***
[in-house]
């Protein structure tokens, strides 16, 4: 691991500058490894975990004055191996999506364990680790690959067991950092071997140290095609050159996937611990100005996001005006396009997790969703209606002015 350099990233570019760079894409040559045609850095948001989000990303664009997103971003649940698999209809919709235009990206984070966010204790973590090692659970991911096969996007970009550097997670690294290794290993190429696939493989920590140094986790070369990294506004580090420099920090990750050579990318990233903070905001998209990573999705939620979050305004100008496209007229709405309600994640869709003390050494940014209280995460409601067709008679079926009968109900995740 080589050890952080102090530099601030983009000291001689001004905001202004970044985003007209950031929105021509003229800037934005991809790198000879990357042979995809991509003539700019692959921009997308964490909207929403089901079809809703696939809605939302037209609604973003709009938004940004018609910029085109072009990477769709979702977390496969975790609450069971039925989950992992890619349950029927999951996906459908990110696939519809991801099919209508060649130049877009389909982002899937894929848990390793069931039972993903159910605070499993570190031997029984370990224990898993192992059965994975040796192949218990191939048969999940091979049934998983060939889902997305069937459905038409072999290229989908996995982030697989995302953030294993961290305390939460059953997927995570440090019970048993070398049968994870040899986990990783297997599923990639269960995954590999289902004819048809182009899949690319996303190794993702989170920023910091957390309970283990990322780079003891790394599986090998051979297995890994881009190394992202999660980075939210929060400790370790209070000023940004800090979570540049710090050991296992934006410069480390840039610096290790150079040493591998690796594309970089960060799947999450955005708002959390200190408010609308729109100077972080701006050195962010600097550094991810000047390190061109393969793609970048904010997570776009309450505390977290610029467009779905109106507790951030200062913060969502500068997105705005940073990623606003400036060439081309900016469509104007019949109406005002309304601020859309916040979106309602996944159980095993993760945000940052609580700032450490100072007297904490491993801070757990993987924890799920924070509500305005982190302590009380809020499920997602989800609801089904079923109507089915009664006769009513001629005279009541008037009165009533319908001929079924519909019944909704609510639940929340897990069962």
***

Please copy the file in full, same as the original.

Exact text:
[in-house]
């Protein structure tokens, strides 16, 4: 691991500058490894975990004055191996999506364990680790690959067991950092071997140290095609050159996937611990100005996001005006396009997790969703209606002015 350099990233570019760079894409040559045609850095948001989000990303664009997103971003649940698999209809919709235009990206984070966010204790973590090692659970991911096969996007970009550097997670690294290794290993190429696939493989920590140094986790070369990294506004580090420099920090990750050579990318990233903070905001998209990573999705939620979050305004100008496209007229709405309600994640869709003390050494940014209280995460409601067709008679079926009968109900995740 080589050890952080102090530099601030983009000291001689001004905001202004970044985003007209950031929105021509003229800037934005991809790198000879990357042979995809991509003539700019692959921009997308964490909207929403089901079809809703696939809605939302037209609604973003709009938004940004018609910029085109072009990477769709979702977390496969975790609450069971039925989950992992890619349950029927999951996906459908990110696939519809991801099919209508060649130049877009389909982002899937894929848990390793069931039972993903159910605070499993570190031997029984370990224990898993192992059965994975040796192949218990191939048969999940091979049934998983060939889902997305069937459905038409072999290229989908996995982030697989995302953030294993961290305390939460059953997927995570440090019970048993070398049968994870040899986990990783297997599923990639269960995954590999289902004819048809182009899949690319996303190794993702989170920023910091957390309970283990990322780079003891790394599986090998051979297995890994881009190394992202999660980075939210929060400790370790209070000023940004800090979570540049710090050991296992934006410069480390840039610096290790150079040493591998690796594309970089960060799947999450955005708002959390200190408010609308729109100077972080701006050195962010600097550094991810000047390190061109393969793609970048904010997570776009309450505390977290610029467009779905109106507790951030200062913060969502500068997105705005940073990623606003400036060439081309900016469509104007019949109406005002309304601020859309916040979106309602996944159980095993993760945000940052609580700032450490100072007297904490491993801070757990993987924890799920924070509500305005982190302590009380809020499920997602989800609801089904079923109507089915009664006769009513001629005279009541008037009165009533319908001929079924519909019944909704609510639940929340897990069962």